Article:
While 70 percent of the population has access to the Internet, 63 percent still get their news from television, will social media remain this much of a factor as we approach election day?
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The 2018 presidential campaign is underway, and on August 31 candidates will start broadcasting their political ads on television and radio. TV has historically been a major campaigning instrument in Brazil – as 98 percent of households have at least one television set.
This year, however, another screen is set to be a game changer: smartphones. 84 million Brazilians own at least one smartphone- according to Pew Research. Now, social media has emerged as a political tool in Brazil. WhatsApp Messenger has become one of Brazil’s main communication channels. Candidates from all over the political spectrum are betting big bucks on digital platforms. Especially as the new electoral rules restrict airtime on television and radio.
Social media has already proven its strength during the so-called pre-campaign, pushing far-right candidate Jair Bolsonaro to the top of all presidential polls – that is, when former president Lula is not on the ballot.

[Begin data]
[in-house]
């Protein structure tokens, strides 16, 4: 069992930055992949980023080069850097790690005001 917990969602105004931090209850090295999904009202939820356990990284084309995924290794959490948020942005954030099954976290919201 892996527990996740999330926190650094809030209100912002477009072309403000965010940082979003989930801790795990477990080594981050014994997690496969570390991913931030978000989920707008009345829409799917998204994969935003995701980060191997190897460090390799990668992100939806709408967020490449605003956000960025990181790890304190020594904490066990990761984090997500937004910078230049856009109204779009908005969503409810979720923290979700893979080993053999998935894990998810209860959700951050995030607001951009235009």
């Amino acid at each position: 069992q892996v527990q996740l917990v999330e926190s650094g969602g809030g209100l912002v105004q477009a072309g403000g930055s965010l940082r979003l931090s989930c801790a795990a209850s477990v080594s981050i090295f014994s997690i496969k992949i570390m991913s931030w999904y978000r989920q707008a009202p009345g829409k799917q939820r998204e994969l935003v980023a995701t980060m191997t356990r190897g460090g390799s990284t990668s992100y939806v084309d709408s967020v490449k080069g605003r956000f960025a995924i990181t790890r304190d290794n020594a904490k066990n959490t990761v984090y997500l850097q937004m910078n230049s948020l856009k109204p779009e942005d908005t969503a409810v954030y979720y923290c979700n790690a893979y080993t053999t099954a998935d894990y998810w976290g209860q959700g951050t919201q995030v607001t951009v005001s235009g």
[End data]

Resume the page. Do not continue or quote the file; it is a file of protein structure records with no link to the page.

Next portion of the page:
But while 70 percent of the population has access to the Internet, 63 percent still get their news from television, will social media remain this much of a factor as we approach election day?
On this podcast
- Gustavo Ribeiro has extensive experience covering Brazilian politics. His work has been featured across Brazilian and French media outlets, including Veja, Época, Folha de São Paulo, Médiapart and Radio France Internationale. He is the recipient of multiple awards, including the Abril Prize for outstanding political journalism. He holds a master’s degree in Political Science and Latin American studies from Panthéon-Sorbonne University in Paris.
- Fernando Vega is the Latin American Social Solutions Manager at comScore, a company specialized in gathering and analyzing data about audiences on several media platforms, especially the internet.
This podcast was produced by Joao Citounadin. He works with advertising and has 6 years of experience with social media. He has worked for the Havas Group in different markets, from Europe to Latin America.
This episode was written by Diogo Rodriguez, a journalist and social scientist. He has contributed to publications such as Folha de S. Paulo, Estado de S. Paulo, Trip, Vida Simples, Galileu, Mundo Estranho, Exame, and Vice, among others. He is currently pursuing a master’s degree in political science at the Pontifical Catholic University of São Paulo.
Maria Martha Bruno edited this podcast. She is a journalist with 14 years of experience in politics, arts, and breaking news. She has collaborated with Al Jazeera, NBC, and CNN, among others, and worked as an international correspondent in Buenos Aires.
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